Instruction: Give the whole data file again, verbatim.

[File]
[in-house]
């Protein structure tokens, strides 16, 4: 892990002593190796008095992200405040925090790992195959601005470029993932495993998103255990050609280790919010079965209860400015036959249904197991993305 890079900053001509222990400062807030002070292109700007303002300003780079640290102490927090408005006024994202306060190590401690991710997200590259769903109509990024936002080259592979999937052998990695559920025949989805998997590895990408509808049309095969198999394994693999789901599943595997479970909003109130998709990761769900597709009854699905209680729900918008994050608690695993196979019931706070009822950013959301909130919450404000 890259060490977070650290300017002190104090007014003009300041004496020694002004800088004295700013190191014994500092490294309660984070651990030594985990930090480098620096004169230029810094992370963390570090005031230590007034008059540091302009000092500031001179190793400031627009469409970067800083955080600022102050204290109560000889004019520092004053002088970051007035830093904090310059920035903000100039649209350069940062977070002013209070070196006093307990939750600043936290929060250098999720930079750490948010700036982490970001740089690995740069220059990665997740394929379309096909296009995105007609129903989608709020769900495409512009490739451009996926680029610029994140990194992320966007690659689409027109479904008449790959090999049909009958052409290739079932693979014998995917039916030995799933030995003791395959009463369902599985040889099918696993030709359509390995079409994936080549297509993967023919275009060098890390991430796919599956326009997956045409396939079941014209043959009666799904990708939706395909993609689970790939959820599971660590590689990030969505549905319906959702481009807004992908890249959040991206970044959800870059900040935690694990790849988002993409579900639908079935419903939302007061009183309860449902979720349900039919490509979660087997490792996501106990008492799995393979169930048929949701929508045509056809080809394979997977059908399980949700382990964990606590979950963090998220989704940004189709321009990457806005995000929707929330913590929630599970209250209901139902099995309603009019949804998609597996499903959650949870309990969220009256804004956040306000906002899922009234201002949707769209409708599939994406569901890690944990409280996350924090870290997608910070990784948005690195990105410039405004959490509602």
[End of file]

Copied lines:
[in-house]
């Protein structure tokens, strides 16, 4: 892990002593190796008095992200405040925090790992195959601005470029993932495993998103255990050609280790919010079965209860400015036959249904197991993305 890079900053001509222990400062807030002070292109700007303002300003780079640290102490927090408005006024994202306060190590401690991710997200590259769903109509990024936002080259592979999937052998990695559920025949989805998997590895990408509808049309095969198999394994693999789901599943595997479970909003109130998709990761769900597709009854699905209680729900918008994050608690695993196979019931706070009822950013959301909130919450404000 890259060490977070650290300017002190104090007014003009300041004496020694002004800088004295700013190191014994500092490294309660984070651990030594985990930090480098620096004169230029810094992370963390570090005031230590007034008059540091302009000092500031001179190793400031627009469409970067800083955080600022102050204290109560000889004019520092004053002088970051007035830093904090310059920035903000100039649209350069940062977070002013209070070196006093307990939750600043936290929060250098999720930079750490948010700036982490970001740089690995740069220059990665997740394929379309096909296009995105007609129903989608709020769900495409512009490739451009996926680029610029994140990194992320966007690659689409027109479904008449790959090999049909009958052409290739079932693979014998995917039916030995799933030995003791395959009463369902599985040889099918696993030709359509390995079409994936080549297509993967023919275009060098890390991430796919599956326009997956045409396939079941014209043959009666799904990708939706395909993609689970790939959820599971660590590689990030969505549905319906959702481009807004992908890249959040991206970044959800870059900040935690694990790849988002993409579900639908079935419903939302007061009183309860449902979720349900039919490509979660087997490792996501106990008492799995393979169930048929949701929508045509056809080809394979997977059908399980949700382990964990606590979950963090998220989704940004189709321009990457806005995000929707929330913590929630599970209250209901139902099995309603009019949804998609597996499903959650949870309990969220009256804004956040306000906002899922009234201002949707769209409708599939994406569901890690944990409280996350924090870290997608910070990784948005690195990105410039405004959490509602």